113.2 degrees Fahrenheit: France sees hottest day in country's history as heat wave sweeps Europe

France’s national weather service has issued its highest-level danger alert as the temperature in Southern France soared to 113.2 degrees on Friday.

Météo-France, the national weather service, raised the hazardous weather warning to “red,” the highest level, for the Marseille and Montpellier areas in southeastern France.

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This has been the first red alert the weather service activated since a four-level weather “vigilance” system had been introduced following an estimated 15,000 deaths related to soaring temperatures in France during a summer heat wave in 2003.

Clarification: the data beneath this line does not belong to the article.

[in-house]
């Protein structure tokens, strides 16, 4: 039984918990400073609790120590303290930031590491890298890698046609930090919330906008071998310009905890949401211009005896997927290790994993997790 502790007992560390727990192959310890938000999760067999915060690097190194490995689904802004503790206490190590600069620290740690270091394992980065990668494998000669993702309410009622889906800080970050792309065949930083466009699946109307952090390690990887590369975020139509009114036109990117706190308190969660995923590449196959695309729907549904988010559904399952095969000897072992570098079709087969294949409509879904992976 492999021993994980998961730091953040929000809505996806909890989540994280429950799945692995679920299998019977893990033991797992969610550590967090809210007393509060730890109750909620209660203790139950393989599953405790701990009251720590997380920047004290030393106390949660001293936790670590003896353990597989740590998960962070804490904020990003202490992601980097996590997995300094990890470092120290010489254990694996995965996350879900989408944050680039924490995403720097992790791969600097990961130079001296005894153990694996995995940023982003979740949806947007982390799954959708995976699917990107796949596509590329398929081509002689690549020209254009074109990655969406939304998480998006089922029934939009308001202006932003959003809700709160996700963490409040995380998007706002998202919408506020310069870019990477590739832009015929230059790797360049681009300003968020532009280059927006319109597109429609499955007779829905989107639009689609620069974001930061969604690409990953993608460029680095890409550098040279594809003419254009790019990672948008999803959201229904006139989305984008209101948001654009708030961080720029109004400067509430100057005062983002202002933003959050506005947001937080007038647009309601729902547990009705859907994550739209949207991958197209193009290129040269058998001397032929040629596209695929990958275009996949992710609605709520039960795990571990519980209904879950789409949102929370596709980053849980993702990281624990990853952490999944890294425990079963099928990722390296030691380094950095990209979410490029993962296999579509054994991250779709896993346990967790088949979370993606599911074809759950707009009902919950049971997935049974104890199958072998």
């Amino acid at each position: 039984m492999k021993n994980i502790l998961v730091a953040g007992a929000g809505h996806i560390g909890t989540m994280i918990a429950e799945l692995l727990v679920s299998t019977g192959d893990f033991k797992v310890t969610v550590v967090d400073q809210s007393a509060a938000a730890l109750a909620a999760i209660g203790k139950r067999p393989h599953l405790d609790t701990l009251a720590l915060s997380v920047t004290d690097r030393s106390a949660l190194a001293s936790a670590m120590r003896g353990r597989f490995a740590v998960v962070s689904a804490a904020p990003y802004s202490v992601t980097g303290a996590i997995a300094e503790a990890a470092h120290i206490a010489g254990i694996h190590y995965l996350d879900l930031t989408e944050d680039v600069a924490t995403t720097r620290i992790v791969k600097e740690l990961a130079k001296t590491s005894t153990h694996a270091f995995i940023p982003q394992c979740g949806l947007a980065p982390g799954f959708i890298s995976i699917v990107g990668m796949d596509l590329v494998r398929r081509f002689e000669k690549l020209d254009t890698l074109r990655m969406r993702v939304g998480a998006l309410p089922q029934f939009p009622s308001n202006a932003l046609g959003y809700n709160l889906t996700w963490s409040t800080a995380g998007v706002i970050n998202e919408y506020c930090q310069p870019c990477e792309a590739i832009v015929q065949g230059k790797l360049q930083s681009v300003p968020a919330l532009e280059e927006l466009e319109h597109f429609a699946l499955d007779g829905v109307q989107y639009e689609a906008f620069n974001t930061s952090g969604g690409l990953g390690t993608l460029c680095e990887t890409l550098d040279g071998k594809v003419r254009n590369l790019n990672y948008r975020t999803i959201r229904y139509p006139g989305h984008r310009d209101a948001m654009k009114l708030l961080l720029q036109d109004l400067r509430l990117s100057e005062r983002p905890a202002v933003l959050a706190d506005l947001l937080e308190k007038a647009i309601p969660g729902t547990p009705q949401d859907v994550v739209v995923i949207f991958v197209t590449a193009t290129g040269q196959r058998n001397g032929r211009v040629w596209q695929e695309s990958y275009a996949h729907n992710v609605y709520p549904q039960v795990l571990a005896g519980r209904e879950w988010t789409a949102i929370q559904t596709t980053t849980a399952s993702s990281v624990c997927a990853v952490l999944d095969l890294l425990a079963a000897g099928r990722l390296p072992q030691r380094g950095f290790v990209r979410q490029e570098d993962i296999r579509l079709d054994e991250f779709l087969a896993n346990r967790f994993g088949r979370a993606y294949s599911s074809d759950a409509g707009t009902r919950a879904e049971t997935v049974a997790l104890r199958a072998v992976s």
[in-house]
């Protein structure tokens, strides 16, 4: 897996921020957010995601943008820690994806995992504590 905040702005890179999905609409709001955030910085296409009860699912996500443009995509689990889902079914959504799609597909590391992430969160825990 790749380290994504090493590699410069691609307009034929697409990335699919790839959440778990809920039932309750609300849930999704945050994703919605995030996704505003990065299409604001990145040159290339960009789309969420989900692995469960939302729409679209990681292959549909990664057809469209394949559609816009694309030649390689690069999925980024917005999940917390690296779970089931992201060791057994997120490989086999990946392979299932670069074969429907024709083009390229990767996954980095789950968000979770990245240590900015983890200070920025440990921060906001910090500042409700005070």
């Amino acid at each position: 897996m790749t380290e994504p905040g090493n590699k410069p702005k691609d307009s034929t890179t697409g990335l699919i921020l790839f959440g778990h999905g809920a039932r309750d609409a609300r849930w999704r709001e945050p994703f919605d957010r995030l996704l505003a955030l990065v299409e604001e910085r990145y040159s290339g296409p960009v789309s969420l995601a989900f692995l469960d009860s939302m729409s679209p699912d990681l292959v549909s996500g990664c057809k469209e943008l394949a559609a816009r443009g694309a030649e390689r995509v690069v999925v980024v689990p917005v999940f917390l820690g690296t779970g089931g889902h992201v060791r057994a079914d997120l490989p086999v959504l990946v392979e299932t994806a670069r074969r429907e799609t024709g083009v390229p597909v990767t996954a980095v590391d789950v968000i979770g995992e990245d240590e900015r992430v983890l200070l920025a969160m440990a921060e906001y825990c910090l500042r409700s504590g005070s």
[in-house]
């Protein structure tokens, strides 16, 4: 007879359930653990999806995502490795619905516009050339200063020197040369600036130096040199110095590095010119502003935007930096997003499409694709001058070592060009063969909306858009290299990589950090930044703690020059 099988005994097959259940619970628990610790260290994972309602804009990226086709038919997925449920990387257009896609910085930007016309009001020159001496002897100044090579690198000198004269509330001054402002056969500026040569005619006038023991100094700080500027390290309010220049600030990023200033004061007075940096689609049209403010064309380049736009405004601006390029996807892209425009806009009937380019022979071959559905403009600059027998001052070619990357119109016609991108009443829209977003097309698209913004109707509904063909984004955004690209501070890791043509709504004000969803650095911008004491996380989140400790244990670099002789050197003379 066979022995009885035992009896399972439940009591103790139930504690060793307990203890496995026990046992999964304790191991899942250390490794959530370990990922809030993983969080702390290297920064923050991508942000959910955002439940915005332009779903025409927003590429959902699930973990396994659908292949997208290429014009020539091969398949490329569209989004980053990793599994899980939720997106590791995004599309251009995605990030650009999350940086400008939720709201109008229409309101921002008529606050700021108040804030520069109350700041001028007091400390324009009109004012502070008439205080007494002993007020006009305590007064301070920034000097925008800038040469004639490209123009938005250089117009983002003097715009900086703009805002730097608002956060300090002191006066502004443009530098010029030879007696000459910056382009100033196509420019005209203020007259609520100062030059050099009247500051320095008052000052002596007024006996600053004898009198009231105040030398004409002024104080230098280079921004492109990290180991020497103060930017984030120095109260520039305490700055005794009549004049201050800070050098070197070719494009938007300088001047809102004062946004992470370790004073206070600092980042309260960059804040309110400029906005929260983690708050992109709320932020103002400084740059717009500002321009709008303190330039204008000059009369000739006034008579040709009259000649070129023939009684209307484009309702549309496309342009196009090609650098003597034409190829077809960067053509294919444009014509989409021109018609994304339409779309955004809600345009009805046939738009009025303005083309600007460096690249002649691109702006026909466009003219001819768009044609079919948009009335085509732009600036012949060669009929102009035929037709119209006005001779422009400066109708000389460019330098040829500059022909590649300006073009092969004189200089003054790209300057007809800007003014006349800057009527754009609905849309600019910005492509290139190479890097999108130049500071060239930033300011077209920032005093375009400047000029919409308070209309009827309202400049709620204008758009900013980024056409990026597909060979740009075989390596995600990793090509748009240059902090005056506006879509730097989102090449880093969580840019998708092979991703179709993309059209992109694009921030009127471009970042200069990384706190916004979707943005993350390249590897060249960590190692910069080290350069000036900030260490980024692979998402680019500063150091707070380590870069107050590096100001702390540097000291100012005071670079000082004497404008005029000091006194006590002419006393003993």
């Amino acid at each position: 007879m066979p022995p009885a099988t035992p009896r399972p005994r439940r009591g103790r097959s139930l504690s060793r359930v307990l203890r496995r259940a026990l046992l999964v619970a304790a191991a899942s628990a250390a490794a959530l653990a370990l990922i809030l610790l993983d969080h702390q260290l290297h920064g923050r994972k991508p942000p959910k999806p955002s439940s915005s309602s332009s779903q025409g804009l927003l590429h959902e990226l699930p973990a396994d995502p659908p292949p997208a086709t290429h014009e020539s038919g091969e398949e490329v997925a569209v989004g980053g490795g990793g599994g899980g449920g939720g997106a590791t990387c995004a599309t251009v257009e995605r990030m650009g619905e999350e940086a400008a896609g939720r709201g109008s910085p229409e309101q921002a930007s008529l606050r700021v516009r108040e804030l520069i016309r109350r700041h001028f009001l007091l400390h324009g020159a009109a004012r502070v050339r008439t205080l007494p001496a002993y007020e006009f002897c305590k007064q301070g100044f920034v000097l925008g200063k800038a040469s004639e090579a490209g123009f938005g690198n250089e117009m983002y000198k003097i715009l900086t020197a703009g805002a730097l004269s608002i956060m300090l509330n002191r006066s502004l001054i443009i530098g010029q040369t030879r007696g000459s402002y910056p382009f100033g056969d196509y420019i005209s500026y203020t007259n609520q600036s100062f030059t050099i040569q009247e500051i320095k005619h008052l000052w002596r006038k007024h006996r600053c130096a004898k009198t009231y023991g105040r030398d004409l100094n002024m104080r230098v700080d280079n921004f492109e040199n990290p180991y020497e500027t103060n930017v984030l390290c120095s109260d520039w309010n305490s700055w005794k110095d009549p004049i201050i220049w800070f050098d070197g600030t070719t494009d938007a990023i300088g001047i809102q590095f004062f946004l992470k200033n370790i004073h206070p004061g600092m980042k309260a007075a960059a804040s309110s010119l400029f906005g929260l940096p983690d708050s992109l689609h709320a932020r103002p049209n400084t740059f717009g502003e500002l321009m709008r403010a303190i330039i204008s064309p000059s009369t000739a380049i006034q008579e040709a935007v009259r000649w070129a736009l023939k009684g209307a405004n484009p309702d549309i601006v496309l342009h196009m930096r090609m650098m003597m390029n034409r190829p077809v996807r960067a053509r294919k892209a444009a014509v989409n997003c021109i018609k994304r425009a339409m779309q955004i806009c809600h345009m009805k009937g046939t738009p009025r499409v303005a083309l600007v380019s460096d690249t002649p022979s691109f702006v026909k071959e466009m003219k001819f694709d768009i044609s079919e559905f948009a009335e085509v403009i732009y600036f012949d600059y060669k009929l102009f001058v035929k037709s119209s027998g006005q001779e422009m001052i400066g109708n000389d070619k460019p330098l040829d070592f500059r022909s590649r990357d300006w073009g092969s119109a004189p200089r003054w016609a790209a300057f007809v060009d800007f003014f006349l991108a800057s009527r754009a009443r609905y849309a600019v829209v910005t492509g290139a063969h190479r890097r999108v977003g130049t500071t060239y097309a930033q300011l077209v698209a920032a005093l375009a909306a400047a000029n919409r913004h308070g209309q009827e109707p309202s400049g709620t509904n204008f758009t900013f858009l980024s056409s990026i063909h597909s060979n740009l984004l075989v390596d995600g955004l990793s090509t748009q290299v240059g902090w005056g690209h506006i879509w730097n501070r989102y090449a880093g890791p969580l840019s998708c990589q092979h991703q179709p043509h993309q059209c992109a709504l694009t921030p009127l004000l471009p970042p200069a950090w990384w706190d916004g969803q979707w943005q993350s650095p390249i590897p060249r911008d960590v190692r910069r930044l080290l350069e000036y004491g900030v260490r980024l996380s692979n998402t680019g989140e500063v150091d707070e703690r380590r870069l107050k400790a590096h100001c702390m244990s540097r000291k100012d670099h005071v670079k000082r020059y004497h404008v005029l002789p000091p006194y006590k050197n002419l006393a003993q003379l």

In France, a red extreme weather warning advised extra precautions for children and older people and cautioned that even those in good health are at risk of heat stroke.

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Meteorologists for Météo-France took to twitter warning of the 110.3 degree Fahrenheit temperature at Montpellier airport, saying the heat "surpassed the previous all-time record," with measurements first taken in 1946.



Authorities in Paris and other major cities, including Marseille, have banned older cars, saying high heat exacerbates air pollution.

According to the European Environmental Agency, the volume of warm days Europe has experienced has nearly doubled between 1960 and 2018.

The agency says the continent is expected to have similar, if not worse, heat waves “as often as every two years” in the second half of the 21st century.

The Associated Press contributed to this story.